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Fresh environmental blow to Silvertown

London from the air

Fresh controversy has hit the Silvertown Tunnel scheme in east London after Friends of the Earth and Southwark Council called for the project to be reconsidered because of air quality concerns.

The latest blow has comes days after it was revealed that the Health & Safety Executive has major concerns about the scheme.

“Londoners’ lungs are already blighted by some of the worst pollution in the country and we must be doing everything we can to make that better, not add to the problem,” said Friends of the Earth air pollution campaigner Jenny Bates.

“If the mayor is serious about dealing with air pollution and improving the lives of Londoners then he must scrap this project before it starts. If he doesn’t withdraw it, the government must reject it.”

Southwark Council added that pollution from the Silvertown Tunnel could make it difficult for it to meet that new requirements placed on councils under the UK’s air quality plan.

“With an increase in vehicular traffic and a lack of proposed mitigation along the A200 corridor within Southwark, Silvertown Tunnel is likely to make this more challenging and move the borough further away from being able to meet its obligations contained within the UK Air Quality Plan,” said a letter from the council.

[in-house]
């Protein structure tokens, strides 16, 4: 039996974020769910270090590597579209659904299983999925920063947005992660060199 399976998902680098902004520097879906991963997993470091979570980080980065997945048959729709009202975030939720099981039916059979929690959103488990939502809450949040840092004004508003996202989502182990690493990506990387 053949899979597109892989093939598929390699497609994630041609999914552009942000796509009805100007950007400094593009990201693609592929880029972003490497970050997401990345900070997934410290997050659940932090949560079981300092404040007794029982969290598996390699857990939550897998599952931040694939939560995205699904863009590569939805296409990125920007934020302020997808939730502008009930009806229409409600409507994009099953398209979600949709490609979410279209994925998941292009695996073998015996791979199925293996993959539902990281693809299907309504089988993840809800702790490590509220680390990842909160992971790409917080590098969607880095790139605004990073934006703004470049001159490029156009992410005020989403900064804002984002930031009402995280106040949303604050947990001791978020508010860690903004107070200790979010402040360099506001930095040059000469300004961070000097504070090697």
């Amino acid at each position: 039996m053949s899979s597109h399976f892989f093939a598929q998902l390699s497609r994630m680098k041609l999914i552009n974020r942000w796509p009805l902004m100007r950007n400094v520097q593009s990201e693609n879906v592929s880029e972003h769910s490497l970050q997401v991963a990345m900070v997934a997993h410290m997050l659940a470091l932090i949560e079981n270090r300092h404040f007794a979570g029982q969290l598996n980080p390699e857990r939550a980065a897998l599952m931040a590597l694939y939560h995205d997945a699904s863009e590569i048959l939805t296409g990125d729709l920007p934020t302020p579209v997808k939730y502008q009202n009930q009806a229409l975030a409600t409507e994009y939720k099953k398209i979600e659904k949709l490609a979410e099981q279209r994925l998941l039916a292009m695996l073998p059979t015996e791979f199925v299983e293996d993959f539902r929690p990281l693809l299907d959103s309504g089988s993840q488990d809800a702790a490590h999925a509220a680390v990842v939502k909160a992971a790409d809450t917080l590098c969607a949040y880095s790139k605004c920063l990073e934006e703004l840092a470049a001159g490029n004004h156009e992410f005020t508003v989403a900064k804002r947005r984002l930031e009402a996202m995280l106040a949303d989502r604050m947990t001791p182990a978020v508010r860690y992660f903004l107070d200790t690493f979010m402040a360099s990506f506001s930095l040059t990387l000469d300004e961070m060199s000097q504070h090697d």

Since the government’s final air quality plan was published in July, transport secretary Chris Grayling has asked for updated evidence from Transport for London (TfL) on how the proposed Silvertown Tunnel scheme will comply with new standards.

Although the new modelling shows that pollution would become worse in some areas, TfL argues that the tunnel will comply with pollution requirements as the deterioration falls within accepted limits. As a result London’s ability to meet air quality targets would be unaffected.

“This updated assessment has demonstrated that the UK Air Quality Plan does not change the conclusions of the air quality assessment supporting the application,” said TfL’s letter to Grayling.

“Accordingly, no further mitigation measures (in addition to those already included in the applicant’s proposals) are considered necessary.”

TfL has been contacted for comment.


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